Our songs were festive, and captured both the magic of the season that doesn’t come from Christmas shopping, and expressed our views on the current economic crisis, Christmas shopping, corporations, free trade, sweatshops, and fair trade. I got videos of ten of our songs, so feel free to sing along:

“Oh Rest Ye Merry Flag-Wavers” (to the tune of “God Rest Ye Merry Gentlemen”)

“On the Store Floor” (to the tune of “Up on the Rooftop”)

“Feliz NAFTA” (to the tune of “Feliz Navidad”)

“A Night of Silence” (to the tune of “Silent Night”)

“Rockin’ Around the WTO” (to the tune of “Rockin’ Around the Christmas Tree”)

“The Twelve Days of Sweatshops” (to the tune of “The Twelve Days of Christmas”)

“All Join in the Fair Trade Chorus” (to the tune of “Deck the Halls”)

“God Bless You Very Wealthy Men” (to the tune of “God Rest Ye Merry Gentlemen”)

“Human Rights” (to the tune of “Silent Night”)

“Economic Crisis” (to the tune of “Dreidel Dreidel Dreidel”)

So as you can see, we had fun, and we had about ten or so people at our peak. Not bad. And hopefully, our message sank in with people in this very upscale neighborhood and shopping district.

While we were on the first intersection, we attracted the attention of a man wearing a fedora, who started counter-caroling us, blaming the unions for all that is wrong with the auto industry. We quickly dismissed him out of hand, considering that the unions are not the problem with the auto industry, and want more than anyone for the auto industry to survive and thrive, and who have already made huge concessions to keep the companies afloat. According to the UAW, only 10% of the cost of a car is attributable to labor, with the other 90% related to parts, research and development, and corporate overhead.

And then once the guy left, we resumed singing. He didn’t linger too long, though you definitely have to give him props for having the guts to start counter-caroling.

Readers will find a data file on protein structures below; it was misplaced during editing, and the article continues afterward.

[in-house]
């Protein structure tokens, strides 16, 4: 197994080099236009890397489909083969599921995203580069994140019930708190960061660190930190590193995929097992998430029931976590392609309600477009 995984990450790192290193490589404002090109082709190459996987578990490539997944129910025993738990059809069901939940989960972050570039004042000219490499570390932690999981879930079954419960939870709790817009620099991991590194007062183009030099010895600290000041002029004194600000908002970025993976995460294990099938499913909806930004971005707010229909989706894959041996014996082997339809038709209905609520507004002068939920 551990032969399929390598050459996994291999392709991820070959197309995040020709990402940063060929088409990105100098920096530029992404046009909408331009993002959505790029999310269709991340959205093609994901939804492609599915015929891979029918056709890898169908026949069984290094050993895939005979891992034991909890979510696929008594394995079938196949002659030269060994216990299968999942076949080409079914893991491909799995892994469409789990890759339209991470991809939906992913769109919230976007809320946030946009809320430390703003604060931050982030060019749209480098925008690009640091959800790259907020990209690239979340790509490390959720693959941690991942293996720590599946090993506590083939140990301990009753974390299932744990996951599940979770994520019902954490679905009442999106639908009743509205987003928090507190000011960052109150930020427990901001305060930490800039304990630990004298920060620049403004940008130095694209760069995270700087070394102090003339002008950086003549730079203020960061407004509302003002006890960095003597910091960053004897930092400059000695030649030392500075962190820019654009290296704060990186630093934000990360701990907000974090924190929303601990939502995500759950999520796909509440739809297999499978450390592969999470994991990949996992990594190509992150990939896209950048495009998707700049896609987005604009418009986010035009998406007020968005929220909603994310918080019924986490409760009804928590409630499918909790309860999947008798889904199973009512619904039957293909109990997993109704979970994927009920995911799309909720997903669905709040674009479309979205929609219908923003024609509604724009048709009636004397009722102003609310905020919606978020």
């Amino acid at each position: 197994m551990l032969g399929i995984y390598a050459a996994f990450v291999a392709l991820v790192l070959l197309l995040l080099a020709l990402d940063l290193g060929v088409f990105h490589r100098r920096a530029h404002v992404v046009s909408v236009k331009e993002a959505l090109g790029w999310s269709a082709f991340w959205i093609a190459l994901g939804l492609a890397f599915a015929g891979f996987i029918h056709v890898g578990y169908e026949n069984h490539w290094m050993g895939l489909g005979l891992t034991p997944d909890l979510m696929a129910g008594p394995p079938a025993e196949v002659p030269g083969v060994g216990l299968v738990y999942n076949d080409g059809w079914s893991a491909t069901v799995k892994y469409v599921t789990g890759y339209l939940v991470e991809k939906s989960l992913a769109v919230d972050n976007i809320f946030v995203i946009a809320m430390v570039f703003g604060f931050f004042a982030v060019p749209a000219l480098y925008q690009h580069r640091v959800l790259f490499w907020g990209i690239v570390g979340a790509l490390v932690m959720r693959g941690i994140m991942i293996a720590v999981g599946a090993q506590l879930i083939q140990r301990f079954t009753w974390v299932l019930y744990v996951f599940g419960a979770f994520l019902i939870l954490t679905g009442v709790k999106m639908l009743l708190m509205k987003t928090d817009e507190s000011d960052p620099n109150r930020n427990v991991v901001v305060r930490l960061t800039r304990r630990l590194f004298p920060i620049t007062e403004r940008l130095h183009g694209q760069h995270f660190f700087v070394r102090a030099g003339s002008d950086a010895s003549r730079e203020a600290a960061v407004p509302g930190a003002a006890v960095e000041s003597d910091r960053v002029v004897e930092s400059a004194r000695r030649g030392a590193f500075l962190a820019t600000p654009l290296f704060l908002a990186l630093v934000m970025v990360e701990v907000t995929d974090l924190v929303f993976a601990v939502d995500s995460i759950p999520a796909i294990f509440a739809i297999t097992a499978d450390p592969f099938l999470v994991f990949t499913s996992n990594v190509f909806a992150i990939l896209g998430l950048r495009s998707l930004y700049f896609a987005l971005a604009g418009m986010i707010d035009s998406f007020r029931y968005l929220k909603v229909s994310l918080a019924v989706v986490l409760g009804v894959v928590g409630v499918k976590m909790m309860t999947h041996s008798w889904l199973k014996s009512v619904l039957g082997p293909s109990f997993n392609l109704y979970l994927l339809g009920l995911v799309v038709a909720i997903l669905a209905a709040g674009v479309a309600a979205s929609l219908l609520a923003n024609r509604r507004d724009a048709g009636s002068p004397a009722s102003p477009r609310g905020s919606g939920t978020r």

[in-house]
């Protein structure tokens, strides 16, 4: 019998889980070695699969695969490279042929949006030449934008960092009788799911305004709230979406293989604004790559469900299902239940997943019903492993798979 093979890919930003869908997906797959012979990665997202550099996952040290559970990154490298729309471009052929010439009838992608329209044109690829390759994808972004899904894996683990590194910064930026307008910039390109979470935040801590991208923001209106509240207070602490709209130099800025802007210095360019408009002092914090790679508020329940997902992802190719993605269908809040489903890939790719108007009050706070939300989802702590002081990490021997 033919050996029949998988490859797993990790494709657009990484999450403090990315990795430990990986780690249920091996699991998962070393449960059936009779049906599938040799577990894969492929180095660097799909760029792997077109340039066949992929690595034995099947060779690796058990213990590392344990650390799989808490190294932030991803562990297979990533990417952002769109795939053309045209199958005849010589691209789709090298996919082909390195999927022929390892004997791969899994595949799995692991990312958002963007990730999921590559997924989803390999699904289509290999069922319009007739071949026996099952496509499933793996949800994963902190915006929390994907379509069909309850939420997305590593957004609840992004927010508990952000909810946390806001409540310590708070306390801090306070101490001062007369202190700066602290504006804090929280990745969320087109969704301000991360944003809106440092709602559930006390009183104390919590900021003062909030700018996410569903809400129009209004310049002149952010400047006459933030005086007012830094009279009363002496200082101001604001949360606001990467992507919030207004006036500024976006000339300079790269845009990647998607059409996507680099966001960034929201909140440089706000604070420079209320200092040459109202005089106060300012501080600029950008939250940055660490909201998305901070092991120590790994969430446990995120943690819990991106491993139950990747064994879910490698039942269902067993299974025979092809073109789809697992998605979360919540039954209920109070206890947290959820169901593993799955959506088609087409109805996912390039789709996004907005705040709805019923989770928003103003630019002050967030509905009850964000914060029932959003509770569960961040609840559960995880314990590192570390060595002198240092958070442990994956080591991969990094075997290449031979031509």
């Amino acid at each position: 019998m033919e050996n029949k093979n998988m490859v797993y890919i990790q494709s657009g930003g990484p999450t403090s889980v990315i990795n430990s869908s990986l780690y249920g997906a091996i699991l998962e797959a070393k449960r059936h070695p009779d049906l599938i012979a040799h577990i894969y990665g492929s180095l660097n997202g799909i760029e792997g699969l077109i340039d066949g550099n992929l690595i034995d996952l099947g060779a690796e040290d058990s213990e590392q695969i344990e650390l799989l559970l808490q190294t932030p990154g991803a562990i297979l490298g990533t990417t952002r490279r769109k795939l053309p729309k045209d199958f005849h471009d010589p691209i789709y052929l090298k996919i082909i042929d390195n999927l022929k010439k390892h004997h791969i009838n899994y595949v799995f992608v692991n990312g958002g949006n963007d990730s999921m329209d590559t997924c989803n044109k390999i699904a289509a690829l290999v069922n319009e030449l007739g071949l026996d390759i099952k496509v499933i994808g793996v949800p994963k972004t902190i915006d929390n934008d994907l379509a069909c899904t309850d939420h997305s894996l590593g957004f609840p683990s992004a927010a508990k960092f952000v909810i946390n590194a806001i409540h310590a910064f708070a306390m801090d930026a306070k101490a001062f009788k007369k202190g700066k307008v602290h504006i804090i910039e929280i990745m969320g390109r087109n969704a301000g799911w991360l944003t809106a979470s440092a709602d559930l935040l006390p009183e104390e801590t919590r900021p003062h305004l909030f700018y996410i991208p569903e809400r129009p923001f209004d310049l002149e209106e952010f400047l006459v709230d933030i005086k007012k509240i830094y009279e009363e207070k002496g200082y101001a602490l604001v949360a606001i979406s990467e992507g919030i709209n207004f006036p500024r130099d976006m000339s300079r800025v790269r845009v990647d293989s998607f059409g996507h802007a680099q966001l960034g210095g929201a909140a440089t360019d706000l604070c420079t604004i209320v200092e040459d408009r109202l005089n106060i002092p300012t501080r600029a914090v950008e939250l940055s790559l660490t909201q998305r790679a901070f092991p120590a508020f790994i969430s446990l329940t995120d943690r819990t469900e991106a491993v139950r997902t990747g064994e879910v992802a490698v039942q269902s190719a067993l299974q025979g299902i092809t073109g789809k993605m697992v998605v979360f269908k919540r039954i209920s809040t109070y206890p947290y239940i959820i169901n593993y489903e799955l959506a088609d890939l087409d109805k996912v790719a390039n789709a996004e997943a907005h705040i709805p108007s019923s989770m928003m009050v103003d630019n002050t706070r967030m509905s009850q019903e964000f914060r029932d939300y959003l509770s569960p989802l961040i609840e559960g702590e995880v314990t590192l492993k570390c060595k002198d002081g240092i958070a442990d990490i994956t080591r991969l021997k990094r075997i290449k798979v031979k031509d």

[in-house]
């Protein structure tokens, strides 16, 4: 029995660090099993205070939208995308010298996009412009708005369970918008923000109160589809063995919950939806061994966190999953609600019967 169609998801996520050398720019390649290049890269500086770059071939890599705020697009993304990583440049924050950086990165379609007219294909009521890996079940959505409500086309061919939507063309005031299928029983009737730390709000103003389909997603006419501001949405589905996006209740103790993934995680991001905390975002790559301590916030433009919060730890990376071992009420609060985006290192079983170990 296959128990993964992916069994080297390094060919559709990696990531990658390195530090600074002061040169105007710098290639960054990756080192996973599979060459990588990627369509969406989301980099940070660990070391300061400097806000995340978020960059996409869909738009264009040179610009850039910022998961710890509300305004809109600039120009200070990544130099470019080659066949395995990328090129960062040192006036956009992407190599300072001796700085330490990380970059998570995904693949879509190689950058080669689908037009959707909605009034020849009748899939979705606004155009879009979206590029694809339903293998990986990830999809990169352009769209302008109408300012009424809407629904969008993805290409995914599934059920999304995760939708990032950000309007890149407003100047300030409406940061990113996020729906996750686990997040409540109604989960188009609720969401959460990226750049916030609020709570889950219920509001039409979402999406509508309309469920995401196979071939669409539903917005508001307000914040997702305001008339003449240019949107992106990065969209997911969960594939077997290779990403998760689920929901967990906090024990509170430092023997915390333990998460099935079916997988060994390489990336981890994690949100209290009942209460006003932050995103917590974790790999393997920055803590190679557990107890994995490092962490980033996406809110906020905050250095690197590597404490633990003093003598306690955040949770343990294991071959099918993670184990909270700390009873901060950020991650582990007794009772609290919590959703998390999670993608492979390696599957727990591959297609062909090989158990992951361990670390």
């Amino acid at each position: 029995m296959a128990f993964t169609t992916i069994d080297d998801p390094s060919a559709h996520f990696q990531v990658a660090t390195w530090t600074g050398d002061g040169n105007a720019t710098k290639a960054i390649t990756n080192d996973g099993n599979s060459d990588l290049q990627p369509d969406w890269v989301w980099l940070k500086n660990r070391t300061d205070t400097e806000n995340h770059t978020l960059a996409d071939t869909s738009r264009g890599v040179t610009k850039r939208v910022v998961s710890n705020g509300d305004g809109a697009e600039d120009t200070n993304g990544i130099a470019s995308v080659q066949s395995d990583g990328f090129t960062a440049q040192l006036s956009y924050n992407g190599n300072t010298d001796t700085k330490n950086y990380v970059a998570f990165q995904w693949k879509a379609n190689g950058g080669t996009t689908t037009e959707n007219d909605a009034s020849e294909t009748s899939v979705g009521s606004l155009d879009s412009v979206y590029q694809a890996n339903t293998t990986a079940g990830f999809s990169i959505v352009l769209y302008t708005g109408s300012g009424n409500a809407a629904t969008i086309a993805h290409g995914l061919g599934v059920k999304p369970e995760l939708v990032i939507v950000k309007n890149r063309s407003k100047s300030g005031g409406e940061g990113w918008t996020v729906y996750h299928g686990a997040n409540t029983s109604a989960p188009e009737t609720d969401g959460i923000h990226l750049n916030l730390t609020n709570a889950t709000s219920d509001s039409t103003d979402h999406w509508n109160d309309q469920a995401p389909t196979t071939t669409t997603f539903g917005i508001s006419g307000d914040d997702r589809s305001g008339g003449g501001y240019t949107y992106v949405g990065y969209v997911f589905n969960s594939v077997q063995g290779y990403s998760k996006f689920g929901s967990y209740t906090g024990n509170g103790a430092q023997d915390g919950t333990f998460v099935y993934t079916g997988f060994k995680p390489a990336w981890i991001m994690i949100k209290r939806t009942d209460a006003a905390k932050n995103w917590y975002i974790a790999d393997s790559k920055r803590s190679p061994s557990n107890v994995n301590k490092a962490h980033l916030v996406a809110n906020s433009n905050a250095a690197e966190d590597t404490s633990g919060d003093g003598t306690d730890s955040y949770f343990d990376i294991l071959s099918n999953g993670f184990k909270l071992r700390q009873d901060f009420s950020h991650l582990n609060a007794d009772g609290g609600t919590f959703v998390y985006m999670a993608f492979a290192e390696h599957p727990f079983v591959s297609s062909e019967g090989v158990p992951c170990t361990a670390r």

So there you have it. A highly successful evening of anti-consumerism Christmas caroling. After all, Christmas is supposed to be about people, not products or profit, and unfortunately, it’s morphed into this giant corporate monster that tries to grab as much money as it can and doesn’t give a rip if its employees are trampled to death. I should know, considering I worked for the world’s largest and worst retailer for four Christmases, and got to see firsthand what is wrong with Christmas.

And I also have to tip my Santa hat to my fellow singers. They were really good! I even got complimented on my own singing, for that matter, which surprised me. I don’t consider myself much of a singer. But like everyone else, I did my best to do my best, and have a good time doing so. And considering that this likely will be my last demonstration of the year, I’m glad to end 2008 on an upbeat note.

Web site: The DC Guerrilla Poetry Insurgency, which wrote all of these awesome songs

Song: I guess I liked "The Twelve Days of Sweatshops" the best, because it was long, and you could really get into it.

Quote: "Wait a second... I think you need another 'Feliz NAFTA' in there to make it work." - Me on realizing that we were a line or two short of making "Feliz NAFTA" go as it should.

Categories: Activism, Christmas